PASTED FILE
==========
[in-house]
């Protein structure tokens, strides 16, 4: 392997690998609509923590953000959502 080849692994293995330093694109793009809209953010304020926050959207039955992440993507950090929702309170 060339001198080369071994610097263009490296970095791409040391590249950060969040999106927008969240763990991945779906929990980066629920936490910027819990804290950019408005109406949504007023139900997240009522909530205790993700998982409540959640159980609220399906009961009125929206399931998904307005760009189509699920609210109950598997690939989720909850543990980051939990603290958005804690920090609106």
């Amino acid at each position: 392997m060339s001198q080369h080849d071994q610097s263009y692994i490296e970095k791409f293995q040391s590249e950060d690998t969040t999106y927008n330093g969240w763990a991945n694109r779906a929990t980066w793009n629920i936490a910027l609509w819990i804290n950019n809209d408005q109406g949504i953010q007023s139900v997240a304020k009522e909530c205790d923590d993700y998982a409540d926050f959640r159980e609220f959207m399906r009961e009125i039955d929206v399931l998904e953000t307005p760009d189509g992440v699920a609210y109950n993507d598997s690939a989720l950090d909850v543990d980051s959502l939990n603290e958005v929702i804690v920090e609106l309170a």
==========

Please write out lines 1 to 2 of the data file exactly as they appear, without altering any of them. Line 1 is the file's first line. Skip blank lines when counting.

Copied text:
[in-house]
């Protein structure tokens, strides 16, 4: 392997690998609509923590953000959502 080849692994293995330093694109793009809209953010304020926050959207039955992440993507950090929702309170 060339001198080369071994610097263009490296970095791409040391590249950060969040999106927008969240763990991945779906929990980066629920936490910027819990804290950019408005109406949504007023139900997240009522909530205790993700998982409540959640159980609220399906009961009125929206399931998904307005760009189509699920609210109950598997690939989720909850543990980051939990603290958005804690920090609106």